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Hello, my wife and I have been discussing buying a unit off the plan close to Sydney CBD. The loan have been approved but with the talk about the labour party negative gearing policy is now a good time to buying off the plan or should we look to a place like Newcastle or other regional areas and buying an existing home. Thank you

3 weeks ago

Responses

Hi Matthew

OK this is NOT advice but I really don't think the negative gearing thing will get up anyway. The amount of families with an investment property is small and then the amount with more than one is even smaller and most of them work in Canberra ;)

Also you should never buy a place based on the negative gearing aspect. What happens if you lose your job?

Spend plenty of time looking at places and do some solid research. I bought a unit in London and I saw 52 units before I made a decision. By the time I was ready it took me 5 minutes to decide to buy it. Why? because when you know so much about a topic/area then the decision process it very short.

Good Luck

AJ

Hi Matthew,

As Andrew mentioned you shouldn't base the decision around a potential change and just on the aspect of negative gearing.

A property strategy should always be looked at as a long term investment and based on the current climate it doesn't look like we are going to have the same growth as the last few years.

If you are unsure about your options, it is best to speak to a professional either in the property field or someone that can help identify your goals and objectives such as the need for income, investment timeframes or are you after capital growth in the short term etc.

Getting an investment property is a big decision and one you want get right before you make a full commitment.

I hope this helps.

Thanks,

Ronald Pratap
Principal Financial Adviser
RP Wealth Management
Level 2, 351 Oran Park Drive, Oran Park 2570
T: 02 9188 1547 M: 0434 502 079
E: ronald.pratap@rpwealthmanagement.com.au
W: www.rpwealthmanagement.com.au
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3 weeks ago

Well land will always appreciate at a faster rate than strata plans, but if you buy in the Newcastle area that is Labour so it would ironic that you buy a property in Labour heartland and then take advantage of a Liberal policy!!!

Hi Matthew,
I think you actually are asking two questions:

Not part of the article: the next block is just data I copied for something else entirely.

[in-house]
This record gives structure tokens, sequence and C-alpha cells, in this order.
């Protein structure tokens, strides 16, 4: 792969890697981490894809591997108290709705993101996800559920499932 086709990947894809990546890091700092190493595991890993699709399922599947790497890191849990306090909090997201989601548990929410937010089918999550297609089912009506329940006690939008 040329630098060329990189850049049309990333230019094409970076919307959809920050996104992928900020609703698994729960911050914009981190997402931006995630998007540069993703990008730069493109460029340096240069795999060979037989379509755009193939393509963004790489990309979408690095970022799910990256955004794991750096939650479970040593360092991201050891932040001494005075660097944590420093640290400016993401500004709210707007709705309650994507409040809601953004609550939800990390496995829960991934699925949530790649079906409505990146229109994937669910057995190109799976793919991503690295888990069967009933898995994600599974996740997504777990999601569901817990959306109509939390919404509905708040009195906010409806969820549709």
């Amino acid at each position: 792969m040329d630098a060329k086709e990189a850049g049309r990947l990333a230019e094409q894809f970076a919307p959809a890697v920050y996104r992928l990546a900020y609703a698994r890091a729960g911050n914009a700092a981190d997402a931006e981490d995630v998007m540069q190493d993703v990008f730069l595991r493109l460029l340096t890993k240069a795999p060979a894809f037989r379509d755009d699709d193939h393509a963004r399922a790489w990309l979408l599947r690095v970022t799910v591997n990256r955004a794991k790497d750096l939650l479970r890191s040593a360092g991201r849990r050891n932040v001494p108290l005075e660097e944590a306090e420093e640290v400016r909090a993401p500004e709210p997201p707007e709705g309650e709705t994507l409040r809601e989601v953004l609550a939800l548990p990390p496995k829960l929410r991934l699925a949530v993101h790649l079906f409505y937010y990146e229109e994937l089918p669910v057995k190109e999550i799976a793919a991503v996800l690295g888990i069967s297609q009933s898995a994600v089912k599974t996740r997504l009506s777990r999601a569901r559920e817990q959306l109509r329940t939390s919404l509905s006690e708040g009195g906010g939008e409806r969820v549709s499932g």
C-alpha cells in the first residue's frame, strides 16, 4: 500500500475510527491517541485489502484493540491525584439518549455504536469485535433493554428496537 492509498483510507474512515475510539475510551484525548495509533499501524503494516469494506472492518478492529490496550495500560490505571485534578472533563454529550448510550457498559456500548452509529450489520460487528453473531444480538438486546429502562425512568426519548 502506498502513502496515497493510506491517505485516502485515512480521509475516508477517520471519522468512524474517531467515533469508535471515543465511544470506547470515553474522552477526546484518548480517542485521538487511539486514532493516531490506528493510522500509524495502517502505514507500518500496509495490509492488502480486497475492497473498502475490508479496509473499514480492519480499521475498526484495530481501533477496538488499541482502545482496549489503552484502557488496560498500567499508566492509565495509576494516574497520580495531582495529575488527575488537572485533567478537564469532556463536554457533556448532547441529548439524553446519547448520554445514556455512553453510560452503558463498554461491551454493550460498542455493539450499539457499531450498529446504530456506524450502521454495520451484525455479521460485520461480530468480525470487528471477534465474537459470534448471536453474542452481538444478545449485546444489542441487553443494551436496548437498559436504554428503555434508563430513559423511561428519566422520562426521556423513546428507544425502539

1: will Labour knock negative gearing on the head?
AND
2: what and where should I buy?

I dont think that Labour will get negative gearing eliminated. And if they do, the Libs will reinstate it as soon as they regain power......which would not be too long after the change to negative gearing legislation gets passed.

as to what and where to buy........thats out of my pay grade:) I think that anything on the east coast of australia is probably going to end up making money, but I do tax advice, not property

cheers
BC

Hi Matthew,
Some great input from some very intelligent people in here for you.
My two cents worth, it’s just my opinion so again not trying to provide advice as I know nothing about your position or strategy, is to consider the type of property and the potential investment performance of each one.
Property investment is a growth game. The longer you are in it the better the chance of achieving growth so negative gearing shouldn’t be a major part of your buying strategy. Remember that you could “lose” money via negative gearing and depreciation and still get a CGT bill when you sell too
1. If lenders value this property 20% lower than my contract price can I still settle the purchase on completion
2. If I can’t rent the property can I afford no rent plus outgoings for a prolonged period
3. Is there scarcity in the product I am buying that will underpin demand for tenants and growth
4. When it comes time to sell, who will buy my property
Just a couple of thought starters
Best of luck with the purchase
Regards
Scott

Just want to add a point in regards to Sydney CBD apartments as a property manager in the past 12 months Sydney metro vacancy rates have doubled with current supply of available apartments and off the plan projects placing rents under pressure to drop value,and they have already,for any apartments that has not got an X factor going for it that distinguishes it from others.2 years ago Sydney CBD vacancy rate was 1.2% this year heading towards 3.0%.If cashflow is not tight for you and you can handle some vacancy of up to 4-5 weeks without a tenant that’s ok but average mum and dad investors on moderate incomes and not being able to go interest only on their loans have a hard time financially in this market environment.

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